The third task for our human super computer was the same as the second but with a new group.Â We again wound up talking quickly about our last group and what topics we were working on.Â Each group had different ideas and we wound up focusing our discussion on how to encourage more women to get involved in the program.
After our 15 minutes were up, we had a wrap up session. We came back to a large group of people and formed a circle. We then went around the circle talking about how the experiment went and made a number of observations.
Observations from everyone involved in the session: Everyone that stayed for the whole thing thought it was a great experience and that it worked a lot better than we would have thought it was going to. It was also something we felt you had to participate in to really understand it.
We all thought that at the beginning were not getting enough information.Â Once the process was over though everyone felt that the lack of direction was actually a good thing and part of the process.
Everyone was amazed that at each group change, we were able to bring the new group members up to speed on what our previous group was working on very quickly.
We mentioned how 3 people seemed to be just enough to keep the discussion going, and noted that pretty much everyone was participating.Â Which is very different from one person up in front giving a presentation and asking for the audience to participate.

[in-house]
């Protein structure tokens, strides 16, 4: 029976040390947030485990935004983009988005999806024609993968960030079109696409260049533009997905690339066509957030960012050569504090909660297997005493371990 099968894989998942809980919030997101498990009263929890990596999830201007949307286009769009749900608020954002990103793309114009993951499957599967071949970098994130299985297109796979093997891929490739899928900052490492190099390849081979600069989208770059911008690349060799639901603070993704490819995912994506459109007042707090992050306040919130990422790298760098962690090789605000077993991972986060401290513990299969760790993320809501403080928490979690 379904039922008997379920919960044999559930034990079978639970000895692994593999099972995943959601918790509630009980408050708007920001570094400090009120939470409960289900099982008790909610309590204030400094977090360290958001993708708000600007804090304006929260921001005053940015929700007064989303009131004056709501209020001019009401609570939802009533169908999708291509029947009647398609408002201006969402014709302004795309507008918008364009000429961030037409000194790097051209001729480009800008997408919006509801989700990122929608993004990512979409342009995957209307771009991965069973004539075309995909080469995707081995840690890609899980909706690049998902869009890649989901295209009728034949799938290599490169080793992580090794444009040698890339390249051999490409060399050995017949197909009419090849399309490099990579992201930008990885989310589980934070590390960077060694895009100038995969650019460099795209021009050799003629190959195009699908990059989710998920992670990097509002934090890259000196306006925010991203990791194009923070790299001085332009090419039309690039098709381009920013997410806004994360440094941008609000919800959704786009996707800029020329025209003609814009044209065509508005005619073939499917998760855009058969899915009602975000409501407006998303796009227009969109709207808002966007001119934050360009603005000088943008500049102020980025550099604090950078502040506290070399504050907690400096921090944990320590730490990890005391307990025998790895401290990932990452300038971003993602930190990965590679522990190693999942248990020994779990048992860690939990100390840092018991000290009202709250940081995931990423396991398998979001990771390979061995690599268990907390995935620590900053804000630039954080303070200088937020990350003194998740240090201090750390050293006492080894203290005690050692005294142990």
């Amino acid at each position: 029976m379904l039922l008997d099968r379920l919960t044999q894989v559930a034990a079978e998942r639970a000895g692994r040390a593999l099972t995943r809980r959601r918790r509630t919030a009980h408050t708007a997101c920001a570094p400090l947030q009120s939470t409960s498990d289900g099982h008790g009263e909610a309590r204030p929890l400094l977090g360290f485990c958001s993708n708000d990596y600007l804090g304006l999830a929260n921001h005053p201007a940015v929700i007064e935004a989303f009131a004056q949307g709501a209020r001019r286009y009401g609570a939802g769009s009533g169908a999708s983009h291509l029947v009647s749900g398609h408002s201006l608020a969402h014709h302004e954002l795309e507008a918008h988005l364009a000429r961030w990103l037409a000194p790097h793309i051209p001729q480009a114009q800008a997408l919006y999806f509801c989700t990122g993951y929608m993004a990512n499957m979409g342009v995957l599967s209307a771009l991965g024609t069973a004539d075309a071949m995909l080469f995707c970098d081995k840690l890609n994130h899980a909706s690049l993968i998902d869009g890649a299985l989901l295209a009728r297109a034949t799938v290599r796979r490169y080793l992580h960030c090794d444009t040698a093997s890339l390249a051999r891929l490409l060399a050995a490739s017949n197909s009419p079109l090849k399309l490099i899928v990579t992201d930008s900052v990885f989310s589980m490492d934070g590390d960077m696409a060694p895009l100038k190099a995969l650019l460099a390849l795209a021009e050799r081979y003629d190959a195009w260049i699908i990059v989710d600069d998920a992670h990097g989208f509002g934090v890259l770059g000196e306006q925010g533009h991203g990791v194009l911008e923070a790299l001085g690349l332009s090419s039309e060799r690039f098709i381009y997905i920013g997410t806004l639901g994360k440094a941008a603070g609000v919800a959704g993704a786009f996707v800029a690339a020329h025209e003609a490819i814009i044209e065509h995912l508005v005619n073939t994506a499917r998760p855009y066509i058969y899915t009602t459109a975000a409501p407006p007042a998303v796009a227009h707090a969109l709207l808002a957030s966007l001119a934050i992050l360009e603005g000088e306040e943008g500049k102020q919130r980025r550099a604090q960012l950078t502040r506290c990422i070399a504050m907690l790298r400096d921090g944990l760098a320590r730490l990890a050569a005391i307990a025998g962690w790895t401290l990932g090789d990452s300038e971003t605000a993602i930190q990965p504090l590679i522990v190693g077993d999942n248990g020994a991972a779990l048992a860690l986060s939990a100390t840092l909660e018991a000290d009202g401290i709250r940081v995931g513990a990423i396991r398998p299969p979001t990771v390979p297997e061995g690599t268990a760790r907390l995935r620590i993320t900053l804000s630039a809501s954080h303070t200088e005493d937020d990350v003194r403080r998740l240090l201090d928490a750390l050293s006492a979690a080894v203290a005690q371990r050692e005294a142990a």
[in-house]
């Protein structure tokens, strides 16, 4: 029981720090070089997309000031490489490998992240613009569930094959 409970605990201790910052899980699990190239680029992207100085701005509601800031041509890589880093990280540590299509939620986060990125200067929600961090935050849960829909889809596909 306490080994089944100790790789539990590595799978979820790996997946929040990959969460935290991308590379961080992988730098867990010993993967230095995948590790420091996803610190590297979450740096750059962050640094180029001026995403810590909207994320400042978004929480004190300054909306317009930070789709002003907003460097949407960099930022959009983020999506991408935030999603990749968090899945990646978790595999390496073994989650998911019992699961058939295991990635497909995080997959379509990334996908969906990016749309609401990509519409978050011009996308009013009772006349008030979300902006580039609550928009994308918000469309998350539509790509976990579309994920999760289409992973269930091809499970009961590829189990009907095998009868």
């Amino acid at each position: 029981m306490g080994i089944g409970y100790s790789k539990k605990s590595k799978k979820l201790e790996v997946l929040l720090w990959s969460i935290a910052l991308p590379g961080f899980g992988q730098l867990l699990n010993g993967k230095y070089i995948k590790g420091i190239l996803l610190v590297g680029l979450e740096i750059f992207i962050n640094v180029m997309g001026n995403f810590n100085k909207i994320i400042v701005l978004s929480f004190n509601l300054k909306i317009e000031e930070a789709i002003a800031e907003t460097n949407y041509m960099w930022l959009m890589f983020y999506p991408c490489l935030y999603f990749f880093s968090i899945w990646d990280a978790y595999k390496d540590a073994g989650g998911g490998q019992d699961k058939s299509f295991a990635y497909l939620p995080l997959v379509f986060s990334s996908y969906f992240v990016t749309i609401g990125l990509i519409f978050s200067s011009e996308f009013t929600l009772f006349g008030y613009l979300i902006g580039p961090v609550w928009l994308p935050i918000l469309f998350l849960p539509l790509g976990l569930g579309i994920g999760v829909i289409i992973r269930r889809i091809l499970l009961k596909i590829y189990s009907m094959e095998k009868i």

We talked about the roles and how none of the groups said, Person A you are going to be the worker, B your the observer etc...Â But, people seemed to switch roles naturally.
It was a very unique and interesting way to tackle a problem. We talked a little bit about how it would be interesting to see this in a business setting, or even in a larger group of programmers.
After the Conference was over, Scott and I had another evening to kill.Â So we decided to hunt down a "In N Out Burger" from another bus ride conversation.Â We wound up walking a couple of miles more than we probably wanted to but it was worth it in the end. The burger was great, I'd stay away from the fries though. On the way back we Decided to play mini golf at the craziest mini golf course I've ever seen.
That covers the majority of what I wanted to say.Â Hopefully you found this report interesting.
Feel free to drop me an email if you would like any additional info.
Image courtesy of FreePhotoBank.org (see image here.)
Sounds interesting, I wish I had the chance to bee on a GSoCS:D
Im still not quite clear on the human super computer thing. From what i gather it sounds like a group of 3 people organized into a worker observer and facilitator fashion. Is that right? Is it for group dynamics and organization purposes? Is that what the talk was about?
BN article trivia: one reason I picked that thumbnail image is because the colors reminded me of Google. ;) Besides, this report was text based and I needed a free image to use. ;D Thanks http://www.FreePhotoBank.org!
Kent and Scott go to "In N Out Burger"
sounds like a good movie
Wow, I live just down the street from Google!
Lots of my friends go to that In N Out all the time.
Hi Kent, it's nice to hear from you again :) I didn't know you attended the GSoC Summit... it seems to have been a very interesting experience!